EATONTOWN, N.J.--On a Saturday night, in a small garage near the Jersey shore, a mechanic turned on a Ford Explorer and put it into drive. The vehicle lunged two feet ahead. Sounds of jubilation erupted. Steven Amendola, a mustachioed chemist, jumped in the passenger seat. Five other giddy researchers piled in the back. They drove forward and backward, moving 10 feet at a time, again and again.
That joyride, possibly the world's shortest in distance, happened two years ago. Amendola's team had just proved that when dissolved in water an unassuming white powder made from borax, a common ingredient of laundry soap, could power a fuel-cell vehicle. No polluting emissions or greenhouse by-products would result from its combustion. Moreover, the basic fuel ingredient is relatively abundant.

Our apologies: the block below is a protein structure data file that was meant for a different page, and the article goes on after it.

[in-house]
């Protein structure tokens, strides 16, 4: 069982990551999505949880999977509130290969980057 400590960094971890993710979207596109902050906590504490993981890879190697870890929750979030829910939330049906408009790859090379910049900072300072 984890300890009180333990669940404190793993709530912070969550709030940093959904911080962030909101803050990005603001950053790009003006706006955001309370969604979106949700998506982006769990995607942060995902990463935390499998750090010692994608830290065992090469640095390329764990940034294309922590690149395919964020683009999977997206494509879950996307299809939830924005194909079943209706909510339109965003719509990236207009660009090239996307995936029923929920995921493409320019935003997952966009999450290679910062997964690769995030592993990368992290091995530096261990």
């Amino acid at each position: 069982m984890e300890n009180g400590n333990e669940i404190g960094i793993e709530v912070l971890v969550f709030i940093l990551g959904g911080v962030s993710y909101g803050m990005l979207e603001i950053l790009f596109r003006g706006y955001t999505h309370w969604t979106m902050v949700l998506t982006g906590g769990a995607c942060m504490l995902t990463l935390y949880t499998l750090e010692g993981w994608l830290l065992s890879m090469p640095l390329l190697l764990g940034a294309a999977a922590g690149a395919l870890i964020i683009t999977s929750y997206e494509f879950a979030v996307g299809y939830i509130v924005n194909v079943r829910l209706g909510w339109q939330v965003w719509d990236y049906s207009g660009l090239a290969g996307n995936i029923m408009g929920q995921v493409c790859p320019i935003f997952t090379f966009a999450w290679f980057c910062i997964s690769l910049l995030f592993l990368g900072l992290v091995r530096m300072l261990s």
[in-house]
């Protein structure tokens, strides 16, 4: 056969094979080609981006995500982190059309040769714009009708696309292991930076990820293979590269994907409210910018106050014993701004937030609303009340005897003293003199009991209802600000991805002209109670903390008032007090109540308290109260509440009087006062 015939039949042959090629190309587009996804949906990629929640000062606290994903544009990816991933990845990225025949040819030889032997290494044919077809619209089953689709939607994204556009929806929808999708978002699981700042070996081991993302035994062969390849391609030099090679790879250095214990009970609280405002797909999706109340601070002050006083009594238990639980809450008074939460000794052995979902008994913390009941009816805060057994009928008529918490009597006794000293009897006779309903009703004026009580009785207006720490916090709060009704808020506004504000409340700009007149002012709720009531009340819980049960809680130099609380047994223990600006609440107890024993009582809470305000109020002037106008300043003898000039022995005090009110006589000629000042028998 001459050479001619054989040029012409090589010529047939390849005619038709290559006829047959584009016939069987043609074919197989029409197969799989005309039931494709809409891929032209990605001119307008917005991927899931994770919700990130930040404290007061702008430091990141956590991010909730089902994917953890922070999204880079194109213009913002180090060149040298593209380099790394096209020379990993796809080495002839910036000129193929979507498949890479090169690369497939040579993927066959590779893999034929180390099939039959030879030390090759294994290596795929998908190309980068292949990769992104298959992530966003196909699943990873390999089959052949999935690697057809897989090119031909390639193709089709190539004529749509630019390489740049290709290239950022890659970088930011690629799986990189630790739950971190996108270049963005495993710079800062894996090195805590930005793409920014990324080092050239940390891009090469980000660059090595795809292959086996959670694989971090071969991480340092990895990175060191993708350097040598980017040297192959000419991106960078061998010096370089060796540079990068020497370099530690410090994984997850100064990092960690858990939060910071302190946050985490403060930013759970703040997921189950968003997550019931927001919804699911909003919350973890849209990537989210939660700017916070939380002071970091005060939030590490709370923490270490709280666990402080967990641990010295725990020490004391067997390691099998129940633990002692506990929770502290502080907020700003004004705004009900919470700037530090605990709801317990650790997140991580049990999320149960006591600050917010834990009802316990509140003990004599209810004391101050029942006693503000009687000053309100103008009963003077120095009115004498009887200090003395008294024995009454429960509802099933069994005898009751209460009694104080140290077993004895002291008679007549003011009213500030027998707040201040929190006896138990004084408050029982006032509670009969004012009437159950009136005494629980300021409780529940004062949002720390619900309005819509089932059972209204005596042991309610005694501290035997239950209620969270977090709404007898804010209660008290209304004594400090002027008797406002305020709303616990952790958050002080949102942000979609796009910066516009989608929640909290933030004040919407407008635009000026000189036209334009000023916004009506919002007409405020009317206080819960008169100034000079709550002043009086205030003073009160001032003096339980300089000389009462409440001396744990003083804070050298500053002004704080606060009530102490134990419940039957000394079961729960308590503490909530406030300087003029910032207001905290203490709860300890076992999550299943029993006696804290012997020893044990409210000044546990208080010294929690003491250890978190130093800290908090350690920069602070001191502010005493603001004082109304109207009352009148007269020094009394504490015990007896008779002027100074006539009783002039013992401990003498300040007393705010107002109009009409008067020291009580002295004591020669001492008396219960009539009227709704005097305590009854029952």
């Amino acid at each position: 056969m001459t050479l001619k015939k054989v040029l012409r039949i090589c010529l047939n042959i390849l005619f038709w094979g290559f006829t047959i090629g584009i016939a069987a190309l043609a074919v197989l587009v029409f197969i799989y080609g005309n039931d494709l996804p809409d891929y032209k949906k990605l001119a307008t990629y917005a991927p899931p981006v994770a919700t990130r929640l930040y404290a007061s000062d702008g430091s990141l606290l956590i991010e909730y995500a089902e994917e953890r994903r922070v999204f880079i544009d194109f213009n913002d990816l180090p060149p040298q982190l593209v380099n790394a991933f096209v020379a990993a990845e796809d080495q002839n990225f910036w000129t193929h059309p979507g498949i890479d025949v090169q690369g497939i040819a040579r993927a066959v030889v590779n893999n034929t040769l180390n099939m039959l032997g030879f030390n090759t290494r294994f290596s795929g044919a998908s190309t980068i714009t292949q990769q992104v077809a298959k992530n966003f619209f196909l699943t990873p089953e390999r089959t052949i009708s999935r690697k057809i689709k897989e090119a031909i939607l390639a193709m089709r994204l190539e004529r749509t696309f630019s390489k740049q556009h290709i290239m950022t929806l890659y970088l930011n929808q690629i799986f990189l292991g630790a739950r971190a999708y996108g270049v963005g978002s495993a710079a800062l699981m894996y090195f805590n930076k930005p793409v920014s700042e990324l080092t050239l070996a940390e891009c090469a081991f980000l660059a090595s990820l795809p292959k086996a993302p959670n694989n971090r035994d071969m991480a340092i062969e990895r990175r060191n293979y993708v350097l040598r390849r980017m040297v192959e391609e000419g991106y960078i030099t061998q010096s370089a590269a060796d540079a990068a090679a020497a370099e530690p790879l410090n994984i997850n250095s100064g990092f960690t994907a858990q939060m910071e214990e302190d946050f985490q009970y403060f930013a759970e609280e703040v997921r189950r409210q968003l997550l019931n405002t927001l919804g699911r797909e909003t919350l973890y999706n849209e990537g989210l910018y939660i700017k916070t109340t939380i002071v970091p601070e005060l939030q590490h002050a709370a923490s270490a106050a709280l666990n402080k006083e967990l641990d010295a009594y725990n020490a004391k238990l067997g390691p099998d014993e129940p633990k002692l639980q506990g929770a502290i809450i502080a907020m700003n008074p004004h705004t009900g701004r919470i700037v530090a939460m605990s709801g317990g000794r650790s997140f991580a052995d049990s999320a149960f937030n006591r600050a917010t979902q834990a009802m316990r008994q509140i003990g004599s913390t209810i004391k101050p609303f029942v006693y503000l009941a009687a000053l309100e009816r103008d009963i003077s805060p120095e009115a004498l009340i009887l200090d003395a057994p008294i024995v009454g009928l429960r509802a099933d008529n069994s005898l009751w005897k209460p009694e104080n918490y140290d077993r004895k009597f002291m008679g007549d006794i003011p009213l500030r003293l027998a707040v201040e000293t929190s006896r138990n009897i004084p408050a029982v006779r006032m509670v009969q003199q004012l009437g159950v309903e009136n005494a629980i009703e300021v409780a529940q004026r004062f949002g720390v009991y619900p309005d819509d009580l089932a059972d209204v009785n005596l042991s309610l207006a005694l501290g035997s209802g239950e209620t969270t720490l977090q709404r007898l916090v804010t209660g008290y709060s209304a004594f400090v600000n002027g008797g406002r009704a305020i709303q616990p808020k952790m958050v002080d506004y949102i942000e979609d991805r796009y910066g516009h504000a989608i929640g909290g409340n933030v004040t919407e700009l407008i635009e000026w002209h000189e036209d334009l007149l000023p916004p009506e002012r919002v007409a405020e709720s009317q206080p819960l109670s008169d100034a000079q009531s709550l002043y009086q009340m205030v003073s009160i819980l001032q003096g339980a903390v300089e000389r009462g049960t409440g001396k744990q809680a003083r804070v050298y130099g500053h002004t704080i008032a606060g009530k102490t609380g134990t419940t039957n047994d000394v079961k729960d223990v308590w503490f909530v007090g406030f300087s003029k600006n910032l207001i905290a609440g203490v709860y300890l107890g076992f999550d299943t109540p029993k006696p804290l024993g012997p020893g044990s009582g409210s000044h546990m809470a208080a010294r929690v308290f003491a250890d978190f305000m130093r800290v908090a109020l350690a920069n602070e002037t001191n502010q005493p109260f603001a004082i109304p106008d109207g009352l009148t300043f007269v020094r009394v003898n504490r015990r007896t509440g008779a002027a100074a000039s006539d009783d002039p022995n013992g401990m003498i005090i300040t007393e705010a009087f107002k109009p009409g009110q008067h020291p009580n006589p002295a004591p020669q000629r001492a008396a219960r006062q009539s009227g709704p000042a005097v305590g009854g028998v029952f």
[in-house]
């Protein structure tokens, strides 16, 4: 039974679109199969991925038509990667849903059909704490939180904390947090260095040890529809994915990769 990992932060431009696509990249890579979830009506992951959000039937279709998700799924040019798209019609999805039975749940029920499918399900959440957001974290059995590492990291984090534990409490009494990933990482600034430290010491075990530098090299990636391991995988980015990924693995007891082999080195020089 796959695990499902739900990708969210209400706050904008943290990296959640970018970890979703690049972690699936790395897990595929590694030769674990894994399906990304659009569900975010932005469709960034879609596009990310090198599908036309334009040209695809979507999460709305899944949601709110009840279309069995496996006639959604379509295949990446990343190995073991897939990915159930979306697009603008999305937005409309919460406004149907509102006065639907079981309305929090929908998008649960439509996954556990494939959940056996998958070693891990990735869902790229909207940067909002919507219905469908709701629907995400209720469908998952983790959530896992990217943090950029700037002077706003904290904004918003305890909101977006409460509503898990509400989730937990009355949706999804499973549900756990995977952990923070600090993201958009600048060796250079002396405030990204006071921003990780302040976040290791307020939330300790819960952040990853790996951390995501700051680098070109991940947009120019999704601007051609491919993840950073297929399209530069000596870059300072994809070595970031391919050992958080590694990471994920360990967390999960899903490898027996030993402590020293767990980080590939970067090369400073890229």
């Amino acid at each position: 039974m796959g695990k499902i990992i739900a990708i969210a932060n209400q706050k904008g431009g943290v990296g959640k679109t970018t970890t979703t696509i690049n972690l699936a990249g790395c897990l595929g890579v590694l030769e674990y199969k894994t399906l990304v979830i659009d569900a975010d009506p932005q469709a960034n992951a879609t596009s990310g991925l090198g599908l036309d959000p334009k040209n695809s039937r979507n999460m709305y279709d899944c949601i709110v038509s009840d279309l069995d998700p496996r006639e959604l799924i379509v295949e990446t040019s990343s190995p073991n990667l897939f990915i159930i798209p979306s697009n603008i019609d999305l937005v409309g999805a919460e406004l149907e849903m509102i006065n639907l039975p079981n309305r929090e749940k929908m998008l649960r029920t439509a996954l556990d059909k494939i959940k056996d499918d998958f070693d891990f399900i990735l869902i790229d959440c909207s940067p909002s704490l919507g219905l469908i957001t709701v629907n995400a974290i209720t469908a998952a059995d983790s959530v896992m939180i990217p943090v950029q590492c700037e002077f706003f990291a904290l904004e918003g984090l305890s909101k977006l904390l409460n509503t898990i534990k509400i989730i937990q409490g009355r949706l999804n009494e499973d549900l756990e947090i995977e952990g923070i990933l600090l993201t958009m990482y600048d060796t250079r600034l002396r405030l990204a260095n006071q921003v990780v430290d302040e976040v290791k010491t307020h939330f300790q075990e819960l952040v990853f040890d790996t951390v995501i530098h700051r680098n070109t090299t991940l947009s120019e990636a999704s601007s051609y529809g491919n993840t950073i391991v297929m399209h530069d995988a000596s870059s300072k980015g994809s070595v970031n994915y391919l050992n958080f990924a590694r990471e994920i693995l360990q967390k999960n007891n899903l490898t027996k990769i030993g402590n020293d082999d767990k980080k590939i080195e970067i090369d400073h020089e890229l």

This article was originally published with the title The Ultimate Clean Fuel.